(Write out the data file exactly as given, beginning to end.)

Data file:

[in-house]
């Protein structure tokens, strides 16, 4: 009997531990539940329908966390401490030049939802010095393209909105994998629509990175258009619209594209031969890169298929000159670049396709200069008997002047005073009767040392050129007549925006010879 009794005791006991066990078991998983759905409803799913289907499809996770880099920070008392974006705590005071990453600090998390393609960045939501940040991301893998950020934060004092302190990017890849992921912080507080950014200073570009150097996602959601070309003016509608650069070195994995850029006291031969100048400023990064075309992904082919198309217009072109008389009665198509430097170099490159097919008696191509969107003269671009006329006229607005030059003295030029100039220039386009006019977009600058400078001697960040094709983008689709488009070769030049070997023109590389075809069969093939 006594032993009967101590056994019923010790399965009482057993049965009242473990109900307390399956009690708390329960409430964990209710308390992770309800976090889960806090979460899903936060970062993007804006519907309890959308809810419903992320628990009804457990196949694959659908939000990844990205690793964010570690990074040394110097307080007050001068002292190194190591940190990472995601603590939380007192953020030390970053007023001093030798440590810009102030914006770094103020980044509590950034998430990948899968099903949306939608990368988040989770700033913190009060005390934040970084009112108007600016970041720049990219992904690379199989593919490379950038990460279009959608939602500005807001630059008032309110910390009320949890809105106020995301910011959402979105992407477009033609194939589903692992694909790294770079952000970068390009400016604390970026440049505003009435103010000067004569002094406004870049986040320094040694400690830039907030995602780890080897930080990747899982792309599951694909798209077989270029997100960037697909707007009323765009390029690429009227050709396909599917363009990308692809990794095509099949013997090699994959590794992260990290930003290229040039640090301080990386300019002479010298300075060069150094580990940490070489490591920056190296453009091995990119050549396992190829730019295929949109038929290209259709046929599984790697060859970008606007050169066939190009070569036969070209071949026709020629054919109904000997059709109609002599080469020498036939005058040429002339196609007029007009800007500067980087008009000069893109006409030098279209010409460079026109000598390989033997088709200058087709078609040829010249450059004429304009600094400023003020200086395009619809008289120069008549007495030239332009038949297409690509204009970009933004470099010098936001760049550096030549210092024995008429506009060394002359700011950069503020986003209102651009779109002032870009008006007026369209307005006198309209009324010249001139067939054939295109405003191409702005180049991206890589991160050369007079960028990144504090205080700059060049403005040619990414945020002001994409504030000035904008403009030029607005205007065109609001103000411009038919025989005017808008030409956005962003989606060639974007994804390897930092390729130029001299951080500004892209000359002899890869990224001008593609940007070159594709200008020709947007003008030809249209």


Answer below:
[in-house]
């Protein structure tokens, strides 16, 4: 009997531990539940329908966390401490030049939802010095393209909105994998629509990175258009619209594209031969890169298929000159670049396709200069008997002047005073009767040392050129007549925006010879 009794005791006991066990078991998983759905409803799913289907499809996770880099920070008392974006705590005071990453600090998390393609960045939501940040991301893998950020934060004092302190990017890849992921912080507080950014200073570009150097996602959601070309003016509608650069070195994995850029006291031969100048400023990064075309992904082919198309217009072109008389009665198509430097170099490159097919008696191509969107003269671009006329006229607005030059003295030029100039220039386009006019977009600058400078001697960040094709983008689709488009070769030049070997023109590389075809069969093939 006594032993009967101590056994019923010790399965009482057993049965009242473990109900307390399956009690708390329960409430964990209710308390992770309800976090889960806090979460899903936060970062993007804006519907309890959308809810419903992320628990009804457990196949694959659908939000990844990205690793964010570690990074040394110097307080007050001068002292190194190591940190990472995601603590939380007192953020030390970053007023001093030798440590810009102030914006770094103020980044509590950034998430990948899968099903949306939608990368988040989770700033913190009060005390934040970084009112108007600016970041720049990219992904690379199989593919490379950038990460279009959608939602500005807001630059008032309110910390009320949890809105106020995301910011959402979105992407477009033609194939589903692992694909790294770079952000970068390009400016604390970026440049505003009435103010000067004569002094406004870049986040320094040694400690830039907030995602780890080897930080990747899982792309599951694909798209077989270029997100960037697909707007009323765009390029690429009227050709396909599917363009990308692809990794095509099949013997090699994959590794992260990290930003290229040039640090301080990386300019002479010298300075060069150094580990940490070489490591920056190296453009091995990119050549396992190829730019295929949109038929290209259709046929599984790697060859970008606007050169066939190009070569036969070209071949026709020629054919109904000997059709109609002599080469020498036939005058040429002339196609007029007009800007500067980087008009000069893109006409030098279209010409460079026109000598390989033997088709200058087709078609040829010249450059004429304009600094400023003020200086395009619809008289120069008549007495030239332009038949297409690509204009970009933004470099010098936001760049550096030549210092024995008429506009060394002359700011950069503020986003209102651009779109002032870009008006007026369209307005006198309209009324010249001139067939054939295109405003191409702005180049991206890589991160050369007079960028990144504090205080700059060049403005040619990414945020002001994409504030000035904008403009030029607005205007065109609001103000411009038919025989005017808008030409956005962003989606060639974007994804390897930092390729130029001299951080500004892209000359002899890869990224001008593609940007070159594709200008020709947007003008030809249209």